Belfast Telegraph

Why it's only natural my daughter (3) loves playing on an iPad

By Claire Harrison

I remember it like it was yesterday. My dad came through the front door with a mysterious large box and set it on the floor of the living room in front of us. We couldn't believe our eyes as he opened it slowly and pulled out a shiny, grey machine. We were finally the proud owners of a video recorder – a Ferguson VCR, to be precise, and I can still feel the sense of reverential awe we all had towards this piece of ultra-modern equipment as it came out of the box and changed our lives.

It must have been the mid-Eighties and there was great excitement that night when we hired out our first film (a Bruce Lee movie) and huddled around the television, hardly able to believe it. I'm sure my parents had no interest in having a video recorder, we were never a technologically-advanced family. So they appear to have given in to pester power from us children who were desperate to have the latest modern gadget that everyone else had. We couldn't wait to show them how to use it.

From growing up in a household where the arrival of a video recorder was a big deal (you should have seen us the day a Commodore 64 computer arrived), I now live in a house which operates with a borderline addiction to gadgets and technology. We have laptops, e-readers, smartphones, iPads, an internet-enabled television and Wifi cover out to the garden. Even a few years ago, I had little interest in most of these things but I've been slowly drawn into their web and now can't imagine life without them.

As much as they are now part and parcel of modern life, I can't help but wonder about the impact they're having on my three-year-old daughter, who is much better on the 'Hi-Pad', as she calls it, than I am. I found her the other day watching Dora The Explorer all by herself. She had pulled out the tablet, swiped it on, found Netflix and picked her cartoon of choice. (I didn't even know I had a Netflix app). She had a pink toy phone in her hand and informed me that I was to be quiet as she was waiting for a call, clearly aping a scenario she has seen the grown-ups in her life do.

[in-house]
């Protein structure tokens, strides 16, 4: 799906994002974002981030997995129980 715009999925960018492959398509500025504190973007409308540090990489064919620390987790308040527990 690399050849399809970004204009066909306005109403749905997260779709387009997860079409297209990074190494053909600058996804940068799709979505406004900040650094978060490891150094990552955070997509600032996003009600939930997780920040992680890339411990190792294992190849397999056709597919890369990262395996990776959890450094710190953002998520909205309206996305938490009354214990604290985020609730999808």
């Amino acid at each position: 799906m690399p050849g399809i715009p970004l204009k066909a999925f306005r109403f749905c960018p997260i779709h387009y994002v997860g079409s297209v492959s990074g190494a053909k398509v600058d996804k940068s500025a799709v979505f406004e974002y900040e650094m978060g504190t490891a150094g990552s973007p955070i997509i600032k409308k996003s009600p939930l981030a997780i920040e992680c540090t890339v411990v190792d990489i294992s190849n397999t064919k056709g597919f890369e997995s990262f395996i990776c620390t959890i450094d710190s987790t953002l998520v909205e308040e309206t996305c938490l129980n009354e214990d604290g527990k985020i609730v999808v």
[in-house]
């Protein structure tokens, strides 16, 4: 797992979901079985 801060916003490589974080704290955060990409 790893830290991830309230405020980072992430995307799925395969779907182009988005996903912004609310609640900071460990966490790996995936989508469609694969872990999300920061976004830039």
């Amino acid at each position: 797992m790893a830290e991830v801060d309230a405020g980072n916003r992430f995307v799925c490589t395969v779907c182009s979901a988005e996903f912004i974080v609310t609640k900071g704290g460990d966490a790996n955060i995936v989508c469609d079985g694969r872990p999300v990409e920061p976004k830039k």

I don't want to give you the completely wrong impression. Katie loves traditional toys that involve imagination and role-play. She's at her happiest outside on her scooter or trike. She loves real-life paper books and insists on having at least one read to her every night (I ignore it when she tries to turn the page by swiping at it with her finger). But there's no doubt she has a particular fascination and aptitude with grown-ups' technology. I tried to wean her off my iPad (for mainly selfish reasons, I admit) by getting her a LeapPad, one of those youngster tablets which boast an educational element. She likes having her own but she's no fool and knows it's not a patch on the real thing. It wasn't long before the LeapPad was sidelined and my iPad was back in her sticky, swiping fingers.

There's nothing wrong with her being better at gadgets than me, I suppose. Children have always tended to take to these things quicker than their parents. And whichever profession she ends up in, chances are a need to be good with the technology will be an important part. (I always regretted never doing any formal education in computers). When I think back to that night when a clunky, slow, whirring, ugly big grey machine was produced from a box to the amazement of three goggle-eyed children, I can begin to understand why Katie is so fascinated with all the gadgets around her.

It's the exact same thing in a more sophisticated era. I have to smile at the thought of her in 30 years' time, looking back on her childhood memories of the primitive gadgets we used back in 2014. She'll marvel at how thick and basic those big old tablets and phones were and wonder how on earth we ever saw them as exciting, sleek and revolutionary.

Belfast Telegraph


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